So basically what we have is a conservative mindset founded on a rhetoric of superiority — you know, like the pounding rhetorical upsweep at the end of every paragraph Christopher Hitches writes. It’s the kind of conservatism that comes from indulging your most half-baked, self-pedestalling ideas under the guise of a “thought experiment.” We all do “thought experiments”; few of us feel that the workouts we give our consciences demand an audience. It’s like an athlete demanding people pay to watch him fucking stretch.

And this, this absolute conviction in the rightness of the words coming out of one’s mouth, it results in writing that sounds so fucking stupid, the wasting of words on ideas that don’t deserve them. Just because you can make it sound good doesn’t mean you can make it fundamentally true, or even consequential.

7 Comment

  • Hear fucking hear. I read his piece not 5 minutes ago–talk about instant blogo-catharsis.

  • Just as knowing that you can do an okay impression of David Fister Wallace doesn’t mean that you should, regardless of whether or you not you think his death makes his voice up for grabs.

  • Given your use of the phrases “Christian Manichaeism” and “utter creeping moronism,” apparently without irony, it’s not surprising you’ve declared war on eloquence.

  • So many questions here. Like, are you actually Kent Jones or are you commenting under an inside-jokey pseudonym (if it’s the former, hey, thanks for coming here to read and comment, I admire your work)? And, was “Fister Wallace” a typo or intentional? (The letters are next to each other on the keyboard, but that’s kinda cruelly funny.) And, is this breathless semicolonic that different from the way I usually write? (I thought writing it that if anything I was getting into a snowballing Hitch mode of authoratativeness.)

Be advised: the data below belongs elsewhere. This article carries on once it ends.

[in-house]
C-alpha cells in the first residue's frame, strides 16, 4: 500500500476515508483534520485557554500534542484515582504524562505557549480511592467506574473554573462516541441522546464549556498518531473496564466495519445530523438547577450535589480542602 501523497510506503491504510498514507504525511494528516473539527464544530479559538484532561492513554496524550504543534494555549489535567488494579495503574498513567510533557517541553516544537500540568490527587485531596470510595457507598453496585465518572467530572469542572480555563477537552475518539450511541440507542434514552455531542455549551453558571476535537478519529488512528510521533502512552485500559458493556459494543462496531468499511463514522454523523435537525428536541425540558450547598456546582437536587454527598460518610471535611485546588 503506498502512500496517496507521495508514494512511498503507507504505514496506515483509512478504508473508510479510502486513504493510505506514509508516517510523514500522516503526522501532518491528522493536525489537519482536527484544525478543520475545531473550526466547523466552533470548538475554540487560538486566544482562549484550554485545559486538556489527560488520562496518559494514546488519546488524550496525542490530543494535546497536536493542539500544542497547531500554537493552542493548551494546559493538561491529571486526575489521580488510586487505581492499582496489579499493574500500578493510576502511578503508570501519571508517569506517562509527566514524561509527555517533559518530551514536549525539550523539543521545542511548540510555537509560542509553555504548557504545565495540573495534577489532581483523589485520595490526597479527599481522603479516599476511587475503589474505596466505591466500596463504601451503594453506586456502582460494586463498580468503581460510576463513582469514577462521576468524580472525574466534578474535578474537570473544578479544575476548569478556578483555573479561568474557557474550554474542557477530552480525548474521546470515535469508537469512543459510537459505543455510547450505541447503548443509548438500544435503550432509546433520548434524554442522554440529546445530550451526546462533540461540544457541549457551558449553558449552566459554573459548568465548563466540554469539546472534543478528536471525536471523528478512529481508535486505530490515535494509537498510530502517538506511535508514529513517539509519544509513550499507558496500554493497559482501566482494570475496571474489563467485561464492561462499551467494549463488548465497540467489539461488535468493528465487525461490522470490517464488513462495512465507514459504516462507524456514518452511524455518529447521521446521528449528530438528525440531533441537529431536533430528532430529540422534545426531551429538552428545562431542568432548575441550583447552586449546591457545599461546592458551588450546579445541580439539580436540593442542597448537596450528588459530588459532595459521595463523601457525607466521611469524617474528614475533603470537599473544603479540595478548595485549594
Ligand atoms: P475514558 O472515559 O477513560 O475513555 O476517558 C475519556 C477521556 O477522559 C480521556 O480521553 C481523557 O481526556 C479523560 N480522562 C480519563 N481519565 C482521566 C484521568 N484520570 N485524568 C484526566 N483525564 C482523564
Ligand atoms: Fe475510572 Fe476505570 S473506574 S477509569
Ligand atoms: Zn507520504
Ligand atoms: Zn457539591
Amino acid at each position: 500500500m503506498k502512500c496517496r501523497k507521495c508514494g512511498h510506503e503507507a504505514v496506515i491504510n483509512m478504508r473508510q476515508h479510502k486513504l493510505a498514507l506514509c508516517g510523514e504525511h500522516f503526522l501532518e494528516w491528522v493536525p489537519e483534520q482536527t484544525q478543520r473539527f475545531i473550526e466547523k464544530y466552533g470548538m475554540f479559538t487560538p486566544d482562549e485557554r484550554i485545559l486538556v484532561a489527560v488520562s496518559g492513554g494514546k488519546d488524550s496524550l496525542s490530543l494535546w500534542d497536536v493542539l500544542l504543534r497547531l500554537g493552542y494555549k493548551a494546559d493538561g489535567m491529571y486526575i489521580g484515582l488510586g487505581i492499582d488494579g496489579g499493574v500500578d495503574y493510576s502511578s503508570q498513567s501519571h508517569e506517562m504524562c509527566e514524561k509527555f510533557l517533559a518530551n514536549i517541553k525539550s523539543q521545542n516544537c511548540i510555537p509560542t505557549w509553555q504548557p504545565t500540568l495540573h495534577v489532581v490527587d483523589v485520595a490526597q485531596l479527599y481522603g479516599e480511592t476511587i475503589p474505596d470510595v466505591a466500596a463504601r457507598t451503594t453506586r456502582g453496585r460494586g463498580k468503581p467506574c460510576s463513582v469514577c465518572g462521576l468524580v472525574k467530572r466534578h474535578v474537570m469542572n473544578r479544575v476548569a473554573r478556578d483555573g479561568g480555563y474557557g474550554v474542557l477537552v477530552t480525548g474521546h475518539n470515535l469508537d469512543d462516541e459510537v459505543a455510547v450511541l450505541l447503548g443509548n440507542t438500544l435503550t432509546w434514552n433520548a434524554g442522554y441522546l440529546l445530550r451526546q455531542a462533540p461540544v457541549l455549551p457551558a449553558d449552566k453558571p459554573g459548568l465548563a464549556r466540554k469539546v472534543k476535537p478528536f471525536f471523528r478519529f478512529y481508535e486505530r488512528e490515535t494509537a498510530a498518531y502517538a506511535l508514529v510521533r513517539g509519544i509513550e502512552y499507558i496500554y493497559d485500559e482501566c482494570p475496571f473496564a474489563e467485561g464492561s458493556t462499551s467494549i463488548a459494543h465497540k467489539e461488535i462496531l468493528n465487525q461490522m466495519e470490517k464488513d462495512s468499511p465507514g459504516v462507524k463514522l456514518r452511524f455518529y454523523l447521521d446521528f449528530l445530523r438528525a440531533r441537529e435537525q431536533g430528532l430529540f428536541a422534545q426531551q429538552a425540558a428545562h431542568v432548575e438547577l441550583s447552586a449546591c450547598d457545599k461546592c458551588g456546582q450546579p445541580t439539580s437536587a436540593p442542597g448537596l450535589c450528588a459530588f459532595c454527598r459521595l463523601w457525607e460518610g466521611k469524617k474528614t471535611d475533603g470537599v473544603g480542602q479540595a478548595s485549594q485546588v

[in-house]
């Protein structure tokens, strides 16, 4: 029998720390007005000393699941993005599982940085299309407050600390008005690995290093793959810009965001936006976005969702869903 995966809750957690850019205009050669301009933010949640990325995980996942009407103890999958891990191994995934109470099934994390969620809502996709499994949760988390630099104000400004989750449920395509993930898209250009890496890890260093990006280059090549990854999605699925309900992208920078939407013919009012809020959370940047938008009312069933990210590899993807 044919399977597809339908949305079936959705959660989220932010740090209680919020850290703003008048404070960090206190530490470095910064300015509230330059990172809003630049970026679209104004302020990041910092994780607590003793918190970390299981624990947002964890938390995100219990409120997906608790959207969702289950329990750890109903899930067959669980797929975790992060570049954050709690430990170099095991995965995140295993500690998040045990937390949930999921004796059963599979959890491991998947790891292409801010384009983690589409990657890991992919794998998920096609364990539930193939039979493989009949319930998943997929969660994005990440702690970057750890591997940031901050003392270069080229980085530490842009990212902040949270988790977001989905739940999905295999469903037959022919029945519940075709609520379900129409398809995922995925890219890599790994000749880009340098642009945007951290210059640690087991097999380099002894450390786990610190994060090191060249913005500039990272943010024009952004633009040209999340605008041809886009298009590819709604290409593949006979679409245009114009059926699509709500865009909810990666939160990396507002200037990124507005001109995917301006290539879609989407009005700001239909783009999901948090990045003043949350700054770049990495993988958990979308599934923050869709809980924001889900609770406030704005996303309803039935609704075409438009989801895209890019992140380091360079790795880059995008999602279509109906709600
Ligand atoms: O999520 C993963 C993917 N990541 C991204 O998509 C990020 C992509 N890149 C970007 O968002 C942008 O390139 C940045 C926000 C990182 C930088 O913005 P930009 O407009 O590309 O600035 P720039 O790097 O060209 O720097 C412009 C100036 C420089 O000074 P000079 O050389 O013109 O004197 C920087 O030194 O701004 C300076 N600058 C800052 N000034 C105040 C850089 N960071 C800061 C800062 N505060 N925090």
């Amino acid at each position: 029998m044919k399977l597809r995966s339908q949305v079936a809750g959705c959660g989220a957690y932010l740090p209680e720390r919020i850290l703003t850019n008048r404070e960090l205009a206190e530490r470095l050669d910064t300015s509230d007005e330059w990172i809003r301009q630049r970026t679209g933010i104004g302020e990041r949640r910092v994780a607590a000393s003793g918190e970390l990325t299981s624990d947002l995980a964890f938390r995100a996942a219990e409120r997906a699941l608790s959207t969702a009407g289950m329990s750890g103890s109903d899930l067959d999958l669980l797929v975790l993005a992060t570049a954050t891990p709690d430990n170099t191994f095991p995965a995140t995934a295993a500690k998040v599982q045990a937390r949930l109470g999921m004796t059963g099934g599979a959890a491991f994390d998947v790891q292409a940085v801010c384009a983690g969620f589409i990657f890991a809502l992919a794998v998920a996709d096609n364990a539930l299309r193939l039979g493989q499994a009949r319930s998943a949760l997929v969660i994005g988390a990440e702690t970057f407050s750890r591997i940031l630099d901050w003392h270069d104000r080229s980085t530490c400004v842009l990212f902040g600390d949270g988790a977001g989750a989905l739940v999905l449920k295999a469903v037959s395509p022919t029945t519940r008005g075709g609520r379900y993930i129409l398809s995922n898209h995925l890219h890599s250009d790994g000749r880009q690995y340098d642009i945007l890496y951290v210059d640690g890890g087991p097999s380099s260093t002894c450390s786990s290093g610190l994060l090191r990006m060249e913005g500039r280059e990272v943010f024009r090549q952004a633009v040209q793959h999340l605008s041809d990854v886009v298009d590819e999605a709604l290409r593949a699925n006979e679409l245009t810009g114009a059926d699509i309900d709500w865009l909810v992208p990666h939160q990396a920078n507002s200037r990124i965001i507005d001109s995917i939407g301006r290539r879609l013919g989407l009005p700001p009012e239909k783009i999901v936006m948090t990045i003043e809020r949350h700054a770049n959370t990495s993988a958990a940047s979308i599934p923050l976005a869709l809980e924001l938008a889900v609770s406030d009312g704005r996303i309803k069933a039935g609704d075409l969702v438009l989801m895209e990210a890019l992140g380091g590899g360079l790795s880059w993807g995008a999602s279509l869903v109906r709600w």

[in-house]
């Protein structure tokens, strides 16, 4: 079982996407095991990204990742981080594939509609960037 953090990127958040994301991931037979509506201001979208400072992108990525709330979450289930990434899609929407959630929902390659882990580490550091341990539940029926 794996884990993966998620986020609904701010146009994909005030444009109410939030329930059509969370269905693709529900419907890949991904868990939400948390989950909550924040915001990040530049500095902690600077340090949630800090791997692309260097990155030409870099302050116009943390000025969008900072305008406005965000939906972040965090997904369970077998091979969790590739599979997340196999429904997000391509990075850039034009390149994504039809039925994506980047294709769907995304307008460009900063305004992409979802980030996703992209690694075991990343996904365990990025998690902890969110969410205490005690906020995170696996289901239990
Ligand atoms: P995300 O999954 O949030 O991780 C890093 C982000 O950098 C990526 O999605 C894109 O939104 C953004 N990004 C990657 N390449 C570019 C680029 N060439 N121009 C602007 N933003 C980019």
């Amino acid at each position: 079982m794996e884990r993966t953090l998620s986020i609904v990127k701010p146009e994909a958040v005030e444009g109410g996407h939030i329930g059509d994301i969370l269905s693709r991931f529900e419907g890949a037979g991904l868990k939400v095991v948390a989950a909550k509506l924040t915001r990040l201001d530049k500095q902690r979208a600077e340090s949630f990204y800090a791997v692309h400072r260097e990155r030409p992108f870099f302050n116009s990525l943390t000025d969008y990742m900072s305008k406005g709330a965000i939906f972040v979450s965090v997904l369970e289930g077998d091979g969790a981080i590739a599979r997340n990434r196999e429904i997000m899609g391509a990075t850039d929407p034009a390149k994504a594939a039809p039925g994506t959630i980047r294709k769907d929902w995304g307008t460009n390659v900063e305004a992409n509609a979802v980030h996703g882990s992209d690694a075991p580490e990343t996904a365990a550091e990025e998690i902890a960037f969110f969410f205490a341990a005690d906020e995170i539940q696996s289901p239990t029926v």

In any case “okay Foster Wallace impression” is one of the nicer things ever said about the jungle of verbiage sprouting up around here.

  • Mark, this is bloody brilliant! Six stars, mate!

    I’ve been wanting to say the exact same thing for ages about Hitchens and Amis without using expletives, but you’ve demonstrated with real eloquence — not the bastardized concept QWT alludes to) that it isn’t fucking possible.

    Don’t let the trolls grind you down, and please forgive me if I do a post linking to this one. You deserve a wider audience.

  • Fucking awesome. Right on target. Please don’t stop, Mark.

  • When Amis asked ‘Has Feminism Cost Us Europe’ he was trying to provoke people like you, deliberately. So it can’t be the stupidest thing said for a decade if it worked so well. Your only arguement for it being the stupidest thing said for a decade is that it’s ‘reductive or useable for purposes of sexism.’ I’d imagine far more reductive and sexist things were said in this decade. I know of several I’ve overheard in the pub. Also, who are these sexists who trawl the broadsheets looking for ‘usuable’ quotes with which to arm themselves in the battle against womanhood? You’ve made them up. Must be your eloquence running away with you…as for the hypocrisy of criticising Amis for publishing his ‘thought experiments’ on an INTERNET BLOG where you publish your OWN thoughts…I’leave it there.

    This may be rejected as ‘trolling’ but fair’s fair…